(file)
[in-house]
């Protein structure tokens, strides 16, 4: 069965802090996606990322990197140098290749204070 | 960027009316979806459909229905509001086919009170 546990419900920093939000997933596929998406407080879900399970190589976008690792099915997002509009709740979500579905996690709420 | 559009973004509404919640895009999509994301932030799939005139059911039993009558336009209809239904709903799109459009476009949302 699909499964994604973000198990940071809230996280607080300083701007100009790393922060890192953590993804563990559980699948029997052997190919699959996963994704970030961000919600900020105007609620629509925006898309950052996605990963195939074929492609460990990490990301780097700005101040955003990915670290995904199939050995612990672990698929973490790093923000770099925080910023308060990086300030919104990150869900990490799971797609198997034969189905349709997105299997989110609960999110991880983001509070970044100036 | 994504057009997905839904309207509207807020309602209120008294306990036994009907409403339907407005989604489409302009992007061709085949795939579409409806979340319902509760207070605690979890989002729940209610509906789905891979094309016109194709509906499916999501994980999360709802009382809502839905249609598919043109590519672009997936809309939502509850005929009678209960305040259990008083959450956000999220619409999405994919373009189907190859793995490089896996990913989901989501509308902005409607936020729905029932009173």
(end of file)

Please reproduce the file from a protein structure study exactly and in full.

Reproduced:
[in-house]
């Protein structure tokens, strides 16, 4: 069965802090996606990322990197140098290749204070 | 960027009316979806459909229905509001086919009170 546990419900920093939000997933596929998406407080879900399970190589976008690792099915997002509009709740979500579905996690709420 | 559009973004509404919640895009999509994301932030799939005139059911039993009558336009209809239904709903799109459009476009949302 699909499964994604973000198990940071809230996280607080300083701007100009790393922060890192953590993804563990559980699948029997052997190919699959996963994704970030961000919600900020105007609620629509925006898309950052996605990963195939074929492609460990990490990301780097700005101040955003990915670290995904199939050995612990672990698929973490790093923000770099925080910023308060990086300030919104990150869900990490799971797609198997034969189905349709997105299997989110609960999110991880983001509070970044100036 | 994504057009997905839904309207509207807020309602209120008294306990036994009907409403339907407005989604489409302009992007061709085949795939579409409806979340319902509760207070605690979890989002729940209610509906789905891979094309016109194709509906499916999501994980999360709802009382809502839905249609598919043109590519672009997936809309939502509850005929009678209960305040259990008083959450956000999220619409999405994919373009189907190859793995490089896996990913989901989501509308902005409607936020729905029932009173």